Some years ago, I was looking at prison education, which at the time was virtually non-existent, since a neo-liberal reform of the prison system could see no functional use for it. Under some pressure from the OECD, the Corrections system itself had become aware of the lack and were trying both to do something, and perhaps, more importantly, to be seen to be doing something. Consequently, they repackaged all their rehabilitative programmes (some of which amounted to little if anything more than ‘workbooks’) as ‘education’ and started to redevelop their education system. In the course of this investigation, I spoke to a very senior Wellington official, who said something to the effect that ‘the best teachers of prisoners are not trained teachers.’ At the time, I was shocked, as a person who wholeheartedly believed in the efficacy of teacher education.
Two questions arise from this observation. The first is, was she right? And if so, what is it about teacher education, or the teacher persona which impedes effective teaching in these circumstances? The second is, is she wrong? In which case, how have teachers acquired such a bad reputation with one of our largest educational institutions (because I believe prisons to be educational institutions, whether the education they offer is good or bad)?
I followed up this interview with some observations in a North Island prison. The teachers I saw were keen, well-liked by their students, and productive – in their own way. Neither had professional training. One was teaching her own artistic skills quite consciously in a very commercial way because her students were unlikely to get employment once they were discharged – this is just a fact of prison and ex-prison life – and the skills she offered might lead to self-employment. The other was working conscientiously through NCEA or Unit Standards test papers. There was no teaching of skills or content, just the students filling in the test sheets and taking them to the teacher to be marked. The students were very happy with this: clearly, the one on one attention they were getting in a small class, and the teacher’s evident interest in their success and her helpfulness were winning characteristics. The sheer uselessness of the curriculum was not a bother to any of them: the teacher and the students believed in what they were doing.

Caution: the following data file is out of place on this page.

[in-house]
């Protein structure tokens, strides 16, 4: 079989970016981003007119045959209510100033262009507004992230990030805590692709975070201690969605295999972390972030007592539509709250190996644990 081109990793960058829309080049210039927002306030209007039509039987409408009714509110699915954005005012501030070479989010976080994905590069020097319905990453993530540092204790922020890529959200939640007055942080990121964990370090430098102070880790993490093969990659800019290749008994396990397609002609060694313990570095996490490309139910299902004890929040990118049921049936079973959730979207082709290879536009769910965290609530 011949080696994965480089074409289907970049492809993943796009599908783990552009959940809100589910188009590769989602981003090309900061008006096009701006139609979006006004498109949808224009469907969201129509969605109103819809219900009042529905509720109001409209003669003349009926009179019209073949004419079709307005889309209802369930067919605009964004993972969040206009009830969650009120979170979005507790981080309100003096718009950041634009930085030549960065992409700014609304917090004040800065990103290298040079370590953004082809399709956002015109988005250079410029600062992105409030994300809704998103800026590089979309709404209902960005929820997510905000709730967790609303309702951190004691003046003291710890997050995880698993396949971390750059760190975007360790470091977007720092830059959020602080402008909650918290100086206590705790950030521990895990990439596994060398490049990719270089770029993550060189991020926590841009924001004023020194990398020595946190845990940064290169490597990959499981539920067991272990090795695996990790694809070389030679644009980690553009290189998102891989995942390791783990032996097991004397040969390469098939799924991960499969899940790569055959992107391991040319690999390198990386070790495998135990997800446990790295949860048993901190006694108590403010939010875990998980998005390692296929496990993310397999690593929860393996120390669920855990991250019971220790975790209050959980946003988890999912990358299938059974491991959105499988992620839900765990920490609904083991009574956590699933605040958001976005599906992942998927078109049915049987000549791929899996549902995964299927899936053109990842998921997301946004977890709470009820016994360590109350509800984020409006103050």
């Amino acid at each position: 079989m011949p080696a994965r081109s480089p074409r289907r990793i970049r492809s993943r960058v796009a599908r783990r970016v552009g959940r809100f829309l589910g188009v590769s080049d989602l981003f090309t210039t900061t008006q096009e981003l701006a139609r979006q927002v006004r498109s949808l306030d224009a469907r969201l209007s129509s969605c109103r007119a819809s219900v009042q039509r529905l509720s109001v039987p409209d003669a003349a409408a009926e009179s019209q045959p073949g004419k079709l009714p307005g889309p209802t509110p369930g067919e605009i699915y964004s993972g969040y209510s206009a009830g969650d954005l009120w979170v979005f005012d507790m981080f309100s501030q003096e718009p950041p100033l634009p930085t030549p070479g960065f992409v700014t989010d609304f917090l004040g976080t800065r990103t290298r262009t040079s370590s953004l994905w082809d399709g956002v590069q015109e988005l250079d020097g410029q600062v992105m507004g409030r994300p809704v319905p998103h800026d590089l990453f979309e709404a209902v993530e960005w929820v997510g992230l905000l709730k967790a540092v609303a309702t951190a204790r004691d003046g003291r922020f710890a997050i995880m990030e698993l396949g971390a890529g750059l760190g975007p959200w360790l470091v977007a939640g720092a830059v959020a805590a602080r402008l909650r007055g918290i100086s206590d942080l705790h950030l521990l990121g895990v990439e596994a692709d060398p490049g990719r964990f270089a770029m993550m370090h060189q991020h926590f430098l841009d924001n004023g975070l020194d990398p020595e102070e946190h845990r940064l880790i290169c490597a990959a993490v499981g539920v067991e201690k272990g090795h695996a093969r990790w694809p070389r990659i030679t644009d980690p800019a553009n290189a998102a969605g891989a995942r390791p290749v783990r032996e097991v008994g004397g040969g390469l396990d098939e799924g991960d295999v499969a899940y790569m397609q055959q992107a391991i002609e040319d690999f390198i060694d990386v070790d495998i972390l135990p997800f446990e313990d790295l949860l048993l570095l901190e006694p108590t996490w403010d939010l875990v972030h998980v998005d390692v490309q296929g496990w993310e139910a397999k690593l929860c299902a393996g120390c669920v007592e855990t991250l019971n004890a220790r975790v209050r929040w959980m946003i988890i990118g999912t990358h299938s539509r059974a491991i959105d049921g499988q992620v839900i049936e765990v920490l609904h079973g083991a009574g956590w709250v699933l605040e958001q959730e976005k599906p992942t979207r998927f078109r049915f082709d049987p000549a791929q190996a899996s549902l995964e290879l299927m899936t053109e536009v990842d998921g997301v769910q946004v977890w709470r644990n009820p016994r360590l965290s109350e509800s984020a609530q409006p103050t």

These were happy, successful classes, as measured by the criteria of Corrections. Pragmatic, trouble-free, pitched to the level of the students. The personal relationships were good. One student told me he hated school, but he loved these classes. On some pedagogical level, they were very successful – that of the relationships within them. The classes were small, and the teachers were modest. I suspect – but how can I know – that there was none of the pomposity, the ‘Look at me, boy!,’ the anxiety to cover the curriculum and indifference to those who could not keep up that characterise the experience of many students who ‘fall by the wayside.’ In these classes, these students, who generally had poor memories of school, were the centre of attention: the work ran at their pace, and they were not made to feel that they were holding up the ‘progress’ of the class.
I don’t underestimate the skills of these teaching non-teachers. I have (attempted to) teach in Social Welfare homes and, like Alison Jones, found the task beyond me. My point is that the skills they have are not regarded as of critical importance in initial teacher education, or perhaps we teach such skills out of them by our insistence on covering the curriculum and the expectations of cognitive conformity. Elsewhere, I have looked at the ‘irreducible minimum’ of the pedagogic relation, and I conclude that it is more about an ethical human recognition of the other as essential to one’s self, as Emmanuel Levinas might say, than about any specifically teacherly set of skills. Clearly, this is what we want for our prison educators, but perhaps it is also what we should want for all our teachers.